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MODULE 2 Getting Started This module has two primary objectives. First, it is designed to help you evaluate the degree to which freight issues and concerns already are being addressed within your transportation planning program. This will allow you to develop a better understanding of where you are start- ing from in terms of freight planning. The module's second objective is to help you use the results of this evaluation to identify specific freight planning activities that are most appropriate for your region and organization. These objectives are accomplished through three specific steps: 1. Freight Self-Assessment. The freight self-assessment is an exercise that will help you assess how well you understand your region's freight system, its characteristics, and its strengths and limitations; assess how well you understand the users of the freight system and their issues and concerns; and identify the types of resources you may have available to develop or enhance your freight planning program. 2. Definition of Freight Planning Program Stage. Using the results of the freight self-assessment, you will be able to describe your freight planning program as being in the basic stage or advanced stage. Understanding the state of your freight planning program will help you better identify the specific freight planning activities that you may wish to undertake. 3. Identification of Program Elements and Freight Planning Activity Guidelines. The final step is to identify the appropriate mix of planning activities to enhance an existing or develop a new freight planning program and direct you to the component-specific guidelines for freight planning activities that are provided in Module 3. These three steps are described in the following subsections. Step 1. Freight Self-Assessment The freight self-assessment is designed to help you 1. Know Your Region. Identify the key freight facilities, industries, freight generators, and con- sumers; understand their transportation needs; and be cognizant of the current political envi- ronment regarding freight in your region (anti-truck, neighborhood complaints, large volume of through traffic, etc.); 2. Know Your Freight Stakeholders. Identify the major freight players in your area, including key freight service providers (e.g., trucking companies, steam ship lines, barge operators, rail- roads, airlines); key freight service buyers (e.g., shippers and receivers); and other stake- holders (e.g., third-party logistics providers, brokers, forwarders); and 3. Know Your Organization. Evaluate how your previous planning activities may fit within a freight planning program; evaluate the degree to which freight interests have been integrated into current policy, planning, and programming activities; identify available funding sources; and determine available staff resources for freight planning in terms of time, interest, and expertise. 2-1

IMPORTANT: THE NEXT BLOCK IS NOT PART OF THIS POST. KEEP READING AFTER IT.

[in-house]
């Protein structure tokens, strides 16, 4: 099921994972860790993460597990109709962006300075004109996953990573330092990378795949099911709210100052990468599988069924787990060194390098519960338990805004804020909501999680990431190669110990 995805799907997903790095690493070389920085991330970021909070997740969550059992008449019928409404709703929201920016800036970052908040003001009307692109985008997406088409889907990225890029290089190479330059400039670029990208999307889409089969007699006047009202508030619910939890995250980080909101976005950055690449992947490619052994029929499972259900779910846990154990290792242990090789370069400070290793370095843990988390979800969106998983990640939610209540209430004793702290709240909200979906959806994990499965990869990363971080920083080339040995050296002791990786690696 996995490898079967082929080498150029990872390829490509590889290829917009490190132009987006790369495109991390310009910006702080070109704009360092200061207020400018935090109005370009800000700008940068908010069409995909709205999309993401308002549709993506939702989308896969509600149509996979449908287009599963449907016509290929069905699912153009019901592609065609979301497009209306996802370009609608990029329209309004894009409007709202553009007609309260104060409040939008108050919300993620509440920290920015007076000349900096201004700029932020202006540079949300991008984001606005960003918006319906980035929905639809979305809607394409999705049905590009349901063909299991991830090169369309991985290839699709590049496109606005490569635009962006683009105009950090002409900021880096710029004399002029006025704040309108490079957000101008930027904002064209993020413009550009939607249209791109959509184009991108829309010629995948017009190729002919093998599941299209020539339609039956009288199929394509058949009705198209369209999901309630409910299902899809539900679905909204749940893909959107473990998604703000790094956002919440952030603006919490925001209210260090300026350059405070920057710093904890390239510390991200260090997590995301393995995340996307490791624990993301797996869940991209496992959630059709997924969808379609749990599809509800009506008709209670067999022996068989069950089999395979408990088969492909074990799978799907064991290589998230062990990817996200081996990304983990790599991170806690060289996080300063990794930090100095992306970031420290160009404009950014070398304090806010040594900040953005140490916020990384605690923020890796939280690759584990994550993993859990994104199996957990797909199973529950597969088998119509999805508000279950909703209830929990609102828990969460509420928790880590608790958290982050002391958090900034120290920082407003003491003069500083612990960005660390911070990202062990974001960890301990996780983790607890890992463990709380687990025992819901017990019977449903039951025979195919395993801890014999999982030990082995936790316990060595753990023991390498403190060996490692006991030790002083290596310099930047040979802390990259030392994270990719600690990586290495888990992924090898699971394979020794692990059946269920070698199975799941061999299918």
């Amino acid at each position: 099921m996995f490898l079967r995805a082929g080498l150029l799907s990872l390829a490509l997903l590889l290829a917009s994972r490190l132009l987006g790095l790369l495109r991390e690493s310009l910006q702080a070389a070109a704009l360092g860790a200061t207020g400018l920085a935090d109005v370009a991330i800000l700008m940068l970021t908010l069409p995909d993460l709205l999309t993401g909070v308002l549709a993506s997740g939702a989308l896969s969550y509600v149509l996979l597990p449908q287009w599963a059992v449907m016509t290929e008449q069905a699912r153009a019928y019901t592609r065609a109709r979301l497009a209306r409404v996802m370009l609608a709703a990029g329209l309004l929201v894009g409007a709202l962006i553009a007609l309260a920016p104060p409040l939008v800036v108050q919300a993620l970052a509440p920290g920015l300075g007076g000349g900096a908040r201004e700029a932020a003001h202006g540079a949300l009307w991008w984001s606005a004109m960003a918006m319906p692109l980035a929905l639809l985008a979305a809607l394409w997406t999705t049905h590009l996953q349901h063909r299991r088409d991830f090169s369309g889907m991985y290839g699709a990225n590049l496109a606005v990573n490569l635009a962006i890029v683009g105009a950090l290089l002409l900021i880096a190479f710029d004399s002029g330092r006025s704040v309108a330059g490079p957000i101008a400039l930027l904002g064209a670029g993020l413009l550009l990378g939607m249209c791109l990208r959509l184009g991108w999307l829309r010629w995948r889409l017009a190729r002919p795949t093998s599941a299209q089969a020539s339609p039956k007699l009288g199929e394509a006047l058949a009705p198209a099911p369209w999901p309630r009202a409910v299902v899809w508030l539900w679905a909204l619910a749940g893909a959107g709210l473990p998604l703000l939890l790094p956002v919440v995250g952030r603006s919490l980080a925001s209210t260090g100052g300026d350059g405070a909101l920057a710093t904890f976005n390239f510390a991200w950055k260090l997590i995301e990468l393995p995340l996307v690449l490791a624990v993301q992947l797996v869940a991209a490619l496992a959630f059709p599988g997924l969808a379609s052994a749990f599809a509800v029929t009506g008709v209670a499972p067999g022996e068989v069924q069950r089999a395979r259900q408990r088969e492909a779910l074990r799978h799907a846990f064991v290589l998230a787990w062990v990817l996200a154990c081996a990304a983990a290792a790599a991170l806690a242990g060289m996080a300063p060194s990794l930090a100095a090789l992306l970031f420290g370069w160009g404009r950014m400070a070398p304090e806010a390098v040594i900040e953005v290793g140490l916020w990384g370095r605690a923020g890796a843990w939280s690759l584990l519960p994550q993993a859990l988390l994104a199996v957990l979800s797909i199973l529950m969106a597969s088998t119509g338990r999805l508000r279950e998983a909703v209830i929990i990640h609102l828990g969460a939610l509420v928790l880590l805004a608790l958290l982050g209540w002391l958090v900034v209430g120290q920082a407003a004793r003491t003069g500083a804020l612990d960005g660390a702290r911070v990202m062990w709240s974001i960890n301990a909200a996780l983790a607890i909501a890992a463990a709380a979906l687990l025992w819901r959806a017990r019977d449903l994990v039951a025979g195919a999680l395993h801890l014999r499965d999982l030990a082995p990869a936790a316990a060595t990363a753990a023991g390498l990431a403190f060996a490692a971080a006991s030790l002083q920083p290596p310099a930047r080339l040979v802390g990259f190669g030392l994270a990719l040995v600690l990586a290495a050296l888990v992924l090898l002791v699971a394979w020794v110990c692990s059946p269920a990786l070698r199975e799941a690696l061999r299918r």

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2-2 Guidebook for Freight Policy, Planning, and Programming in Small- and Medium-Sized Metropolitan Areas The purpose of the self-evaluation is to help you ascertain your current level of understand- ing of freight issues and to document what already has been done by your organization relating to freight transportation. It does not translate into a comprehensive regional freight profile. Rather, the self-evaluation is designed to be completed at a low level of effort and to provide a starting point for developing or enhancing a freight planning program. The following guidelines are provided to illustrate the process: Step 1. Review the Guidebook. It is important that staff be familiar with the organization and content of the Guidebook because it will provide the overall context of a freight program and will help staff understand the scope of the activities. Step 2. Identify Examples of Existing Freight Program Activities. It is likely that your MPO has undertaken some activities that will impact freight transportation. These activities may include freight-related research, freight data collection, or improvements to your transporta- tion system that benefit freight movement. This information will determine the response to specific self-evaluation questions as well as determine the existing level of freight activity. Step 3. Identify Personnel to Participate in the Self-Assessment. It is important that freight planning activities involve a variety of MPO staff across disciplines and incorporate and integrate other local and state freight activities. For example, many state DOTs have someone assigned to freight and intermodal planning; FHWA Division Offices typically have staff that support freight initiatives; and local technical boards and political leaders may have an industry or business back- ground. These individuals can and should contribute to the self-assessment process. Step 4. Review and Prepare Answers to the Self-Assessment Questions. A series of questions has been developed to guide staff through the self-evaluation process (provided in Tables 2.1 through 2.3). These questions should be used to stimulate dialogue among key personnel to ascertain the current condition of freight transportation policy, planning, and programming activities in the region. Answers should be developed for each question to feed into the next activity. It is not expected that staff have all the answers to these questions. What is important is that the right mix of staff and partners be contacted to determine whether or not the answers are known. These steps may be a challenging task, but should be completed in a timely manner over a fairly short period of time (2 weeks to 1 month based on the availability of key partners). A lim- ited amount of research and a few meetings or conversations with key partners should provide the necessary level of input. Table 2.1. Freight self-assessment questions: your region. 1. Is freight in the news in our area? What are the circumstances? Do they reflect problems/ needs or projects/success stories? 2. What conflicts exist between system users and impacted communities (i.e., at-grade rail crossing issues, noise from airports, highways or trains, high-accident locations, conflicting land uses)? How are the conflicts being mitigated? 3. Are there any major freight-related problems that are known within the transportation com- munity (public and private)? 4. How is freight related to the economic base of the community? What percent of our region's jobs are classified as transportation or transportation-related? 5. Are we a transportation hub? What are the key freight routes serving our region? Do we have a full complement of freight services? 6. Are there major freight terminals or intermodal facilities in the area? Where are they? 7. What is the nature of the freight being carried in our region? Does it originate or terminate in our region or is it just passing through?